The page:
The world economy is rebounding, but capacity utilisation is still low in many countries. The labour market is showing signs of improvement in the US and the UK, but unemployment is still rising in the euro area. Oil prices and other commodity prices have increased. Market participants expect key rates in the euro area, US and UK to remain close to zero for a period ahead. Interest rate hikes are expected in some of the smaller countries in the coming months. Uncertainty about government finances in Greece has spread to other European countries and markets. A loan agreement between Greece, euro area countries and the IMF has been concluded, but government securities markets remain turbulent. Euro area growth may prove to be weaker than expected.

In Norway, consumer price inflation has slowed in line with projections. Underlying inflation is now around 2 per cent and is likely to edge down further in the period to summer owing to the krone appreciation over the past year. As capacity utilisation increases and the effects of the krone appreciation unwind, consumer price inflation is projected to gradually move up again.

Growth in the Norwegian economy seems to be picking up in line with projections. Unemployment has moved in line with that projected, but capacity utilisation still appears to be lower than normal. Enterprises in Norges Bank’s regional network expect moderate output growth ahead.

Interest rates are low. House prices are still on the rise and household credit growth remains fairly strong. Tighter bank lending standards for households may contribute to curbing debt growth. Over time, household borrowing may nevertheless increase substantially and saving may decline. The aim of guarding against the risk of future imbalances, that may disturb activity and inflation somewhat further ahead, suggests that the interest rate should be gradually brought closer to a more normal level.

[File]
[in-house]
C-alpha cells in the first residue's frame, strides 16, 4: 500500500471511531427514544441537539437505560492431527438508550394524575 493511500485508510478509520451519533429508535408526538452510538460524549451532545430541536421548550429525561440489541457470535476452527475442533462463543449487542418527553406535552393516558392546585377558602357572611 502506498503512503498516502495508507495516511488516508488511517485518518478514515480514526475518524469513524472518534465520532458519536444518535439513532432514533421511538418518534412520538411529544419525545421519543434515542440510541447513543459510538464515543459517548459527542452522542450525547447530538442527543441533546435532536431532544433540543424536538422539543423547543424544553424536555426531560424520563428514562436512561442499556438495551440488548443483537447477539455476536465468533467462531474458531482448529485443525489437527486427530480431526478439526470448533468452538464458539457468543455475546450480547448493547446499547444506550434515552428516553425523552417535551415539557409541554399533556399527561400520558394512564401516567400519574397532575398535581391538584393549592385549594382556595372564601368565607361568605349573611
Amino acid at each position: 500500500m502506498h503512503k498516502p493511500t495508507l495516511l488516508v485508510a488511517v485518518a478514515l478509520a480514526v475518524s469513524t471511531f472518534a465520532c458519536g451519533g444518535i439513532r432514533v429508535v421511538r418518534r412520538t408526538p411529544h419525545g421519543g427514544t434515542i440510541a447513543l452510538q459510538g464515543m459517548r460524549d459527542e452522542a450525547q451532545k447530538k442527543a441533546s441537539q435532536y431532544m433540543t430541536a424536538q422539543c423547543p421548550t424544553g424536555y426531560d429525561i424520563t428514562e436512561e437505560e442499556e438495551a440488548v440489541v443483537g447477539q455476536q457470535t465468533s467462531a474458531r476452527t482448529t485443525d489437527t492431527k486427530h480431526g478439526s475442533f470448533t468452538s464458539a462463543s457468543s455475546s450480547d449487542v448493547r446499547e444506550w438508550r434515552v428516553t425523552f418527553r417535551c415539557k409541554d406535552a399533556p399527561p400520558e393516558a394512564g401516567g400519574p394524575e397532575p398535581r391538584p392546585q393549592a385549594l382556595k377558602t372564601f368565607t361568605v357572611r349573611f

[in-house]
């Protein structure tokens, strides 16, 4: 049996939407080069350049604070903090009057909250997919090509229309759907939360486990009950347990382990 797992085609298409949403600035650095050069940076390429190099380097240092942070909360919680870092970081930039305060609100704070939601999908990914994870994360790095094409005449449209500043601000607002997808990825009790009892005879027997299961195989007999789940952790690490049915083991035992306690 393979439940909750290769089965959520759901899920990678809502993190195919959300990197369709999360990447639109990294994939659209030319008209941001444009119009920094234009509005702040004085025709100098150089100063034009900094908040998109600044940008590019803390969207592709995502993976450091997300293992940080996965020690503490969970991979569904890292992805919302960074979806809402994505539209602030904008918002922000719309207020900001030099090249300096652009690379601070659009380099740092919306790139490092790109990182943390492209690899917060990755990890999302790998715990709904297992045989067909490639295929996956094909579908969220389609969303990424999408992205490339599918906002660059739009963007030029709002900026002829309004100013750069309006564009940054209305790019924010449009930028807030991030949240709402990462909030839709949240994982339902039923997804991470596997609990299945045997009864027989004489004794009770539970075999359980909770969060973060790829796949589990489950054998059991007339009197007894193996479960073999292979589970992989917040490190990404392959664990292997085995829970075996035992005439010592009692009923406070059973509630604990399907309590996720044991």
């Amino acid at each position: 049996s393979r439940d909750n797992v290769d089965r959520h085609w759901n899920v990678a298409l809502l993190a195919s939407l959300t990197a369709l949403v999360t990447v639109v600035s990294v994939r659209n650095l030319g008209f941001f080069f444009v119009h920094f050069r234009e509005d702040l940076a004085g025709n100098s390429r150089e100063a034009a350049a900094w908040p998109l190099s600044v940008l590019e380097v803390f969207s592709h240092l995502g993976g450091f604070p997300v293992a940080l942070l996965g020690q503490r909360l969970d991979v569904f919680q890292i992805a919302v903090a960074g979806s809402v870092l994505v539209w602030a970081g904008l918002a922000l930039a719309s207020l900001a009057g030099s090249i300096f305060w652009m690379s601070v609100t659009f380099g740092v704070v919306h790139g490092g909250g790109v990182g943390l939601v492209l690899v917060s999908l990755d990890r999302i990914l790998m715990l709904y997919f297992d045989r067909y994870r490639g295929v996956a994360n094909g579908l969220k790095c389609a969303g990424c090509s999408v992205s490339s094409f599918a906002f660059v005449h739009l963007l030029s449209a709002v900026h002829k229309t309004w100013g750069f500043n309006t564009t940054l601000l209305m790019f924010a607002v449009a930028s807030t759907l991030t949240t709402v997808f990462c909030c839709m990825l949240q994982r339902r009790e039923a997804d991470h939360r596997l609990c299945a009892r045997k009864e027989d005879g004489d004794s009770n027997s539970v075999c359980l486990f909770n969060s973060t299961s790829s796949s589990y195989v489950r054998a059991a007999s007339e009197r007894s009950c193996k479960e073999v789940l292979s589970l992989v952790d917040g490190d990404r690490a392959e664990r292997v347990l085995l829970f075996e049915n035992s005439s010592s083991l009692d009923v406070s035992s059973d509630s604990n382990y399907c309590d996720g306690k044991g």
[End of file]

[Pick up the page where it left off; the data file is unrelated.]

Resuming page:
On the other hand, developments in Europe may prove to be weaker than assumed and the turmoil in financial markets may persist. Moreover, the krone may prove to be stronger than projected so that inflation remains low for a long period. The risk of a renewed downturn in Europe may suggest that it would be appropriate to leave the interest rate unchanged at this meeting.

Developments in Europe increase the uncertainty surrounding the outlook for the Norwegian economy. In March, the Executive Board decided that the key policy rate should be in the interval 1½-2½ per cent in the period to the publication of the next Monetary Policy Report on 23 June 2010 unless the Norwegian economy is exposed to new major shocks. The analysis in the March Monetary Policy Report suggests that the key policy rate should thereafter be raised gradually. On balance, prospects and the risk outlook suggest that the key policy rate should be raised at this meeting. As an alternative, the Board considered leaving the key policy rate unchanged.


The key policy rate is raised by 0.25 percentage point to 2 per cent with effect from 6 May.



[1] Special drawing rights, IMF. As of 30 April XDR 1 = NOK 8.90


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Published 5 May 2010 14:00